Clearing Plaque Buildup
- Posted on: Jan 15 2018
When one of our patients is found to have up to 70 percent blockage inside their carotid artery, we may perform a carotid endarterectomy to restore normal blood flow. This procedure is usually recommended after a patient has suffered a transient ischemic attack or stroke.
What causes the buildup?
When a person has carotid artery disease, fatty, waxy deposits build up in one of the carotid arteries. These are the arteries located on each side of the neck. When plaque builds up in the carotid arteries, it can restrict blood flow to the brain, leading to strokes.
Plaque builds slowly in these arteries,, and it often doesn’t produce any signs or symptoms. Plaque consists of clumps of cholesterol, calcium, fibrous tissue and other cellular disease. This material gathers at microscopic injury sites within the artery. The process is called atherosclerosis. As the blood flow continues to be reduced, the risk of stroke increases in a direct relationship.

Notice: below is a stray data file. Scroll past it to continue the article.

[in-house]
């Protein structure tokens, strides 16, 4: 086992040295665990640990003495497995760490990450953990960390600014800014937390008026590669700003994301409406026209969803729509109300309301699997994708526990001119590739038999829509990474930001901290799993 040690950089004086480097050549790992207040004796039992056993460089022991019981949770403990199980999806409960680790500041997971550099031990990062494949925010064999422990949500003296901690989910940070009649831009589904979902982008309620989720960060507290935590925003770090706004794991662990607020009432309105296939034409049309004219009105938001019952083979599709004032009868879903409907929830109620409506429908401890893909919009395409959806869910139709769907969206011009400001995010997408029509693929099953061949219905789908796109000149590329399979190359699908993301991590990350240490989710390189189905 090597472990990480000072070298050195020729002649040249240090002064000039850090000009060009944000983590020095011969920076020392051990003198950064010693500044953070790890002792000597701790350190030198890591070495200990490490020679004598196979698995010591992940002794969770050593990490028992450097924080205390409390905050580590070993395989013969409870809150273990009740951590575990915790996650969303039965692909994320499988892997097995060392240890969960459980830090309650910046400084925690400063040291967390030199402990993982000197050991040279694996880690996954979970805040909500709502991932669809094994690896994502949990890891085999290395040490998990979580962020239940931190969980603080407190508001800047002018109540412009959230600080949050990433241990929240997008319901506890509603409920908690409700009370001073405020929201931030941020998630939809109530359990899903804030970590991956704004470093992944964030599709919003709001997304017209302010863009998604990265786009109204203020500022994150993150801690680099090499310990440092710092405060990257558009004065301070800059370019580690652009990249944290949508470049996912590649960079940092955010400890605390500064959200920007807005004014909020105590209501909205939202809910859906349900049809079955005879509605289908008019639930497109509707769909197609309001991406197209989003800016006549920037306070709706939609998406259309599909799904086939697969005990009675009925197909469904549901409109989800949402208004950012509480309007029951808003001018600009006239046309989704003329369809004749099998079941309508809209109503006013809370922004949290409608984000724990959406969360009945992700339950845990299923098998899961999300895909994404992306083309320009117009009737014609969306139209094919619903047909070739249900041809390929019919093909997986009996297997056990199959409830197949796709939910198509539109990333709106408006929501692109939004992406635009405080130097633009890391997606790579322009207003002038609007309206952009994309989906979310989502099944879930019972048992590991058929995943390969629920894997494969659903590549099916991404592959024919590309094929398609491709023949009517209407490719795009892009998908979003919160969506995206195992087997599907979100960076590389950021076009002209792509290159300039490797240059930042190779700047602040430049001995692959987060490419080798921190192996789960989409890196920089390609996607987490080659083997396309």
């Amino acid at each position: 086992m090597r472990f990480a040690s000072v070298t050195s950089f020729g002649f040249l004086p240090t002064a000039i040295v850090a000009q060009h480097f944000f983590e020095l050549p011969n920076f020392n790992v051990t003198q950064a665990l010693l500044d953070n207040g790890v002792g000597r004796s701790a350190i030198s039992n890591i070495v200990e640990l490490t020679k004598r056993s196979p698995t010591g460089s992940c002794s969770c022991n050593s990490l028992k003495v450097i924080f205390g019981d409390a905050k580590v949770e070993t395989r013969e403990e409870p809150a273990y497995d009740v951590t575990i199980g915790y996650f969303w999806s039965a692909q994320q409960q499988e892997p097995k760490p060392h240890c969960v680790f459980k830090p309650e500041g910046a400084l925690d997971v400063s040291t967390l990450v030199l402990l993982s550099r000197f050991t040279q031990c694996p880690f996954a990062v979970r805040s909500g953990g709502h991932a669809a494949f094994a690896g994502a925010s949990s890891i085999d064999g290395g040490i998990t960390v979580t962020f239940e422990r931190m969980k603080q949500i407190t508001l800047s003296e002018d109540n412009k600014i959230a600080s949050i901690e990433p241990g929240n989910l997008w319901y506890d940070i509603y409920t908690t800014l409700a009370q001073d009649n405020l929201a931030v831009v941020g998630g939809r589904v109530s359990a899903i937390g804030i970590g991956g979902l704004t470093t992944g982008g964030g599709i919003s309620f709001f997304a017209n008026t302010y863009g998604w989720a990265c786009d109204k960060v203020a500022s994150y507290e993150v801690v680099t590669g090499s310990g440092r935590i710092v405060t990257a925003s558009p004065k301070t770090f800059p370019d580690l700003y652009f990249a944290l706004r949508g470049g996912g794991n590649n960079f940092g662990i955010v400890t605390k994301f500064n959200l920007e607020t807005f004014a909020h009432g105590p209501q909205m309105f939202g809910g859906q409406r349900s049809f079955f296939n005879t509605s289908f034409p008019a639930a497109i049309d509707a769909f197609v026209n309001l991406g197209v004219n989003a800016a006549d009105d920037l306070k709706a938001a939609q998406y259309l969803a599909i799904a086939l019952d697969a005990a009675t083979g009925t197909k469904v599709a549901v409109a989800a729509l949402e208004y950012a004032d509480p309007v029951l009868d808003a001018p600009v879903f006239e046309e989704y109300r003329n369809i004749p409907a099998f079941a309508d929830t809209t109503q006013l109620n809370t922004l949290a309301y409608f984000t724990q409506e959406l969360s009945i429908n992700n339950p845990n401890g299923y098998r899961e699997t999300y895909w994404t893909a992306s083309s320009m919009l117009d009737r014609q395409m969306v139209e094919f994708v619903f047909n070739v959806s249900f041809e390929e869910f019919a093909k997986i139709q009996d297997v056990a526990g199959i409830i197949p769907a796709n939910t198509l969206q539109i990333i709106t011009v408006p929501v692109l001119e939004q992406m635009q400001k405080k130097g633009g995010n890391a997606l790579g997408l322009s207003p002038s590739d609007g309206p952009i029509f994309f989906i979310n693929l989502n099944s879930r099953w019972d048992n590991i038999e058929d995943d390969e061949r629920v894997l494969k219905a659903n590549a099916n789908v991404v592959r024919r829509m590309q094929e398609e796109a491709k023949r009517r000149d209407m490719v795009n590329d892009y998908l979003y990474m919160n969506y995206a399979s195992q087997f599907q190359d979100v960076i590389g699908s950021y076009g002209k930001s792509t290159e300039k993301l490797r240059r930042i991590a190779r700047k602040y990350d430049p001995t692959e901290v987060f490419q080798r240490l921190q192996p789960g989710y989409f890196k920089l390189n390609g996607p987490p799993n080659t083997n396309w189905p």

What is a carotid endarterectomy?
When Dr. Albirght or Dr. Dixon performs a carotid endarterectomy, the patient is placed under general anesthesia. We make an incision along the front of the patient’s neck. A shunt is put in place to direct blood flow away from the area being operated on. We then open the carotid artery. Your surgeon removes the plaque, usually in a single piece. The shunt is then removed, and the incisions are closed. We may place a patch made with a vein or a patch graft on the artery.
Another method is called eversion carotid endarterectomy. In this procedure, the carotid artery is cut and turned inside out, and the plaque is removed. The clear artery is then reattached to the rest of the artery.
Carotid endarterectomy usually takes approximately two hours.
After your procedure
Patients usually stay in the hospital for one night so that they can be monitored. Most day-to-day activities can be resumed about one week after surgery, but these can’t include strenuous exercise or physical labor. The patient’s neck will ache after this procedure, and this can last for up to two weeks. Any rapid neck twists or turns must be avoided.
If you’ve had a stroke, you may need a carotid endarterectomy to preclude further blood flow problems in the carotid arteries. Call the team at Nevada Vein and Vascular, 775-323-3000, and let’s see how we can help.
Posted in: Carotid Endarterectomy